Sarah Hill
Measuring the Workload of Primary Care Doctors

SchoolHudson High School


ProgramScience


MentorMichael Rabovsky, MD


DepartmentFamily Medicine at Beachwood Family Health Center


Research
Measuring the Workload of Primary Care Doctors
Hypothesis
Internists and family doctors receive similar amounts of paperwork and EPIC in-basket messages; pediatricians receive slightly less. The number of combined paper messages and EPIC in-basket messages for each physician would be roughly directly proportional to the number of patient visits that physician conducted.
Methodology
Collect and copy paperwork received by two pediatricians, two internists, and three family doctors. Categorize paperwork received by individual physicians using EPIC categories and count number of messages per category. Obtain a number of annual received EPIC in-basket messages per doctor. Obtain a number of annual patient visits per physician. Interview individual physicians regarding their perceptions of received paperwork and EPIC in-basket messages. Devise a spreadsheet for the data.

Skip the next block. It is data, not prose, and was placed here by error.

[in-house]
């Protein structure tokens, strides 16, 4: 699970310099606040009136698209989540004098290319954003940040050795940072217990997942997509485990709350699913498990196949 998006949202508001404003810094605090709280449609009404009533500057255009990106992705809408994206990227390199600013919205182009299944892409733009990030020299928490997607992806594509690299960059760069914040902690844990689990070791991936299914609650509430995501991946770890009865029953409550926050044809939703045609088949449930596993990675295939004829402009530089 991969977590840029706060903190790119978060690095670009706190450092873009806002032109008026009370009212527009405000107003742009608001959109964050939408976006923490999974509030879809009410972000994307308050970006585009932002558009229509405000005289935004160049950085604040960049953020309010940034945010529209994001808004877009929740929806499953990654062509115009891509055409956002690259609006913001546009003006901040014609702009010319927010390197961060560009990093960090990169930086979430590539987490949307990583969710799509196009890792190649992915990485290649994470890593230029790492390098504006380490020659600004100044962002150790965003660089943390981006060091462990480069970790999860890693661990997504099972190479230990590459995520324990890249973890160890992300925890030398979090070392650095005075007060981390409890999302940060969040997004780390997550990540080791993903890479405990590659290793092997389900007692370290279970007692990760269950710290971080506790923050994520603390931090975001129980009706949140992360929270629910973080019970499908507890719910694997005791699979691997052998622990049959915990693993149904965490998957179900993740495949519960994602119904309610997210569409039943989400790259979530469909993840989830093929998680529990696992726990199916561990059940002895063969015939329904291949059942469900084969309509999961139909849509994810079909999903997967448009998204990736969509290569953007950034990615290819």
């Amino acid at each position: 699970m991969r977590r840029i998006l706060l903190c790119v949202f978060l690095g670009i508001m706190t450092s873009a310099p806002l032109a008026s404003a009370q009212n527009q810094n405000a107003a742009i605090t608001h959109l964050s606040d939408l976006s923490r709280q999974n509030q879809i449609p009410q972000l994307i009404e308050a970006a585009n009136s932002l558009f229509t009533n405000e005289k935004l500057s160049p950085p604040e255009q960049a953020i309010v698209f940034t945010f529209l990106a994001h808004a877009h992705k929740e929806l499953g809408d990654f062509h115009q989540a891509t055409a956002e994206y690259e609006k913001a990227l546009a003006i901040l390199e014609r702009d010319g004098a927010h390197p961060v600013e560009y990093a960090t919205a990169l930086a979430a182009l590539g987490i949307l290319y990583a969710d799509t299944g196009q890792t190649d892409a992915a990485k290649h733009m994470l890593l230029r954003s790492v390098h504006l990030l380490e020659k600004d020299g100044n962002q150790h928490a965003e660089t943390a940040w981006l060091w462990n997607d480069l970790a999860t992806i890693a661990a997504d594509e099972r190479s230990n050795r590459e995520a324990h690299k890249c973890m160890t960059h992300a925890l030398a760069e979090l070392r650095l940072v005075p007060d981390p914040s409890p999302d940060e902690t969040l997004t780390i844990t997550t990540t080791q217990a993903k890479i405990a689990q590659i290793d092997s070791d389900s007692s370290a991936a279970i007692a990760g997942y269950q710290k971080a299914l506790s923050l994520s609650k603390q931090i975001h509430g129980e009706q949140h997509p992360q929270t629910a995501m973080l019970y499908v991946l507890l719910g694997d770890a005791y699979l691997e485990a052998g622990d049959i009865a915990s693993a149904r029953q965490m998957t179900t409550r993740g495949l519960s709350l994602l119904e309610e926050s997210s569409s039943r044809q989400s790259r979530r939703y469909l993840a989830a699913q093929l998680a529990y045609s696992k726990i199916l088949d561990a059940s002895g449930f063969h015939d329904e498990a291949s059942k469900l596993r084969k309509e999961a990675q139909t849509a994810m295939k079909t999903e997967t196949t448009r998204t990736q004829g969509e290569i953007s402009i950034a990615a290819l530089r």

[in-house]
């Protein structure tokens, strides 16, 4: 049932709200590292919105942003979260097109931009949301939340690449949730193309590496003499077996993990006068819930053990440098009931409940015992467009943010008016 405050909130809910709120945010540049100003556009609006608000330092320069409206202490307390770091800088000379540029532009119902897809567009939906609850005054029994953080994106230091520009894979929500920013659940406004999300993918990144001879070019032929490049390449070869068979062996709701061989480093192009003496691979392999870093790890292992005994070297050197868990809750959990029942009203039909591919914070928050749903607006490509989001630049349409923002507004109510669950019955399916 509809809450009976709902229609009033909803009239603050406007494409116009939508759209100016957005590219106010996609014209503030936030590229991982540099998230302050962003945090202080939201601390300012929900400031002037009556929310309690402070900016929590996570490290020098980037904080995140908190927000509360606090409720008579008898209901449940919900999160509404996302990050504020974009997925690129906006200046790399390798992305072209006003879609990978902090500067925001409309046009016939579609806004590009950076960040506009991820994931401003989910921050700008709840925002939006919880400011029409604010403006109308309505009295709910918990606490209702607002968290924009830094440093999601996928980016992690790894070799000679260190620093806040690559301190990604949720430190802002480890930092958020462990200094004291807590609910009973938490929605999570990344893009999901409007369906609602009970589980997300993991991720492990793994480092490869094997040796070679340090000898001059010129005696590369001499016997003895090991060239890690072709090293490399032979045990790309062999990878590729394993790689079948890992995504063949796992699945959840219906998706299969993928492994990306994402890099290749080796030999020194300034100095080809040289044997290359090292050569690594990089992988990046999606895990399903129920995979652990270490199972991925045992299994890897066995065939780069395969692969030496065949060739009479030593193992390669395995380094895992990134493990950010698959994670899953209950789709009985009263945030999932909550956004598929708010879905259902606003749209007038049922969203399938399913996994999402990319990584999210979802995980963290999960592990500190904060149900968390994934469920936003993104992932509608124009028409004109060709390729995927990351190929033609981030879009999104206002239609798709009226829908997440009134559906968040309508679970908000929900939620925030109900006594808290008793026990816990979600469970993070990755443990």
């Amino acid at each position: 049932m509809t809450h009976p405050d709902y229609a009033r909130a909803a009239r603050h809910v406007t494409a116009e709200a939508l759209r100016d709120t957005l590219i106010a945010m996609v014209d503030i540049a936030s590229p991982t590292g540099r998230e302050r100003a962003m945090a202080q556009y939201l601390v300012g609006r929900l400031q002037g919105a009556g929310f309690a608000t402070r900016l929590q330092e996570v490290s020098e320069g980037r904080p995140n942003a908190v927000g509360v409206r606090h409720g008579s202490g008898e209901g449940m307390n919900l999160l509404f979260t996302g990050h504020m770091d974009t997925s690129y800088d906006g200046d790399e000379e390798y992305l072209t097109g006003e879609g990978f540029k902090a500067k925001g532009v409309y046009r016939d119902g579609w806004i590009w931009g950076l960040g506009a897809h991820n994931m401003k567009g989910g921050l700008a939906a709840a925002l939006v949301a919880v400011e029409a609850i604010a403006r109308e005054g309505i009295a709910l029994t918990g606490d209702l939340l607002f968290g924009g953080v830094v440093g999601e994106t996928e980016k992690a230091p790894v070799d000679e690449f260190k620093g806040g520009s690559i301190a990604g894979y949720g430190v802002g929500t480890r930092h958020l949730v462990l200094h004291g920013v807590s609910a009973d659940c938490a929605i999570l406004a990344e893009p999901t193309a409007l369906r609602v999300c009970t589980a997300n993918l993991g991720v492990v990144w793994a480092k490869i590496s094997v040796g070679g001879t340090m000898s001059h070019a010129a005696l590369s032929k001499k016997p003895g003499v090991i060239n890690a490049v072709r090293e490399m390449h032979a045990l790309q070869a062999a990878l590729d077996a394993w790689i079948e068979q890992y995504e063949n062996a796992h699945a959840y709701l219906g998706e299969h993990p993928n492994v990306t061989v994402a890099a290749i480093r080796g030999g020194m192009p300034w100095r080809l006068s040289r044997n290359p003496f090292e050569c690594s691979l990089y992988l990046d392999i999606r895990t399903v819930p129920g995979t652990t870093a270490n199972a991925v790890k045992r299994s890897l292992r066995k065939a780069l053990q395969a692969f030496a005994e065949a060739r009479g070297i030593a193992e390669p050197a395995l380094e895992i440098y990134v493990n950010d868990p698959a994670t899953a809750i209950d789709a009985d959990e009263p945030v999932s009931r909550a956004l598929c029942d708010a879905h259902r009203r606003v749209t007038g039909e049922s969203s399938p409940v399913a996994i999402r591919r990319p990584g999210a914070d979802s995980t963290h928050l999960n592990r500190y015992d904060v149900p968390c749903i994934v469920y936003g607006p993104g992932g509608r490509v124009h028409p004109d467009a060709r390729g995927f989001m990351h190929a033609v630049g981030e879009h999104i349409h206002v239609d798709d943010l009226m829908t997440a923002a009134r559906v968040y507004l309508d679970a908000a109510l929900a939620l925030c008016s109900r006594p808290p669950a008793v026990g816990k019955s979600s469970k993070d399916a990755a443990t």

Outcomes
Possible correlation of 5 between amount of paperwork and EPIC in-basket messages received and number of appointments in Internal Medicine and Family Medicine. Family Medicine doctors receive the most paperwork and EPIC in-basket messages, internists receive slightly less, and pediatricians receive significantly less than the other two departments.